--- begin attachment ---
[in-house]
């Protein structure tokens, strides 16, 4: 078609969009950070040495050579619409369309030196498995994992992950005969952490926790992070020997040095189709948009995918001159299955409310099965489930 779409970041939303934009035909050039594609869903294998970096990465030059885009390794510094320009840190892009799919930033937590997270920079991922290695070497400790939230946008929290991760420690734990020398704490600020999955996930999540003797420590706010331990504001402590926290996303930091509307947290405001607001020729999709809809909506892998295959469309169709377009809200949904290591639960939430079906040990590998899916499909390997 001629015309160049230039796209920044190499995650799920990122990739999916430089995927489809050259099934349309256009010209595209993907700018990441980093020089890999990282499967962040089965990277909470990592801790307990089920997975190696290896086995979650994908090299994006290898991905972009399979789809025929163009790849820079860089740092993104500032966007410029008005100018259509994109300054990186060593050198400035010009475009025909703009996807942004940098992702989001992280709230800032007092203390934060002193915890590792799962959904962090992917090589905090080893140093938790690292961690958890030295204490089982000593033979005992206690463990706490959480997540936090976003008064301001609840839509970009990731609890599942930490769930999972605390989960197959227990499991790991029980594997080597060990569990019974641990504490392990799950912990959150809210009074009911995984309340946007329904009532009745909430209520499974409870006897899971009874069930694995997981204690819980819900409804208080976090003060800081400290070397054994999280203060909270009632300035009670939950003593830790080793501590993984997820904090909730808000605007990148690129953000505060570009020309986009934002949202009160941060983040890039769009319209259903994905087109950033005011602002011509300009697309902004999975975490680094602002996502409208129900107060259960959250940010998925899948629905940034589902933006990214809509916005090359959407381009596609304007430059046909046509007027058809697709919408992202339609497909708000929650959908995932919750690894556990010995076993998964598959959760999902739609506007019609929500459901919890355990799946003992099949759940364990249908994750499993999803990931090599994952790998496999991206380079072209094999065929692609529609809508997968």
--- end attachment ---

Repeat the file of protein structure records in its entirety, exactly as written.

[in-house]
């Protein structure tokens, strides 16, 4: 078609969009950070040495050579619409369309030196498995994992992950005969952490926790992070020997040095189709948009995918001159299955409310099965489930 779409970041939303934009035909050039594609869903294998970096990465030059885009390794510094320009840190892009799919930033937590997270920079991922290695070497400790939230946008929290991760420690734990020398704490600020999955996930999540003797420590706010331990504001402590926290996303930091509307947290405001607001020729999709809809909506892998295959469309169709377009809200949904290591639960939430079906040990590998899916499909390997 001629015309160049230039796209920044190499995650799920990122990739999916430089995927489809050259099934349309256009010209595209993907700018990441980093020089890999990282499967962040089965990277909470990592801790307990089920997975190696290896086995979650994908090299994006290898991905972009399979789809025929163009790849820079860089740092993104500032966007410029008005100018259509994109300054990186060593050198400035010009475009025909703009996807942004940098992702989001992280709230800032007092203390934060002193915890590792799962959904962090992917090589905090080893140093938790690292961690958890030295204490089982000593033979005992206690463990706490959480997540936090976003008064301001609840839509970009990731609890599942930490769930999972605390989960197959227990499991790991029980594997080597060990569990019974641990504490392990799950912990959150809210009074009911995984309340946007329904009532009745909430209520499974409870006897899971009874069930694995997981204690819980819900409804208080976090003060800081400290070397054994999280203060909270009632300035009670939950003593830790080793501590993984997820904090909730808000605007990148690129953000505060570009020309986009934002949202009160941060983040890039769009319209259903994905087109950033005011602002011509300009697309902004999975975490680094602002996502409208129900107060259960959250940010998925899948629905940034589902933006990214809509916005090359959407381009596609304007430059046909046509007027058809697709919408992202339609497909708000929650959908995932919750690894556990010995076993998964598959959760999902739609506007019609929500459901919890355990799946003992099949759940364990249908994750499993999803990931090599994952790998496999991206380079072209094999065929692609529609809508997968």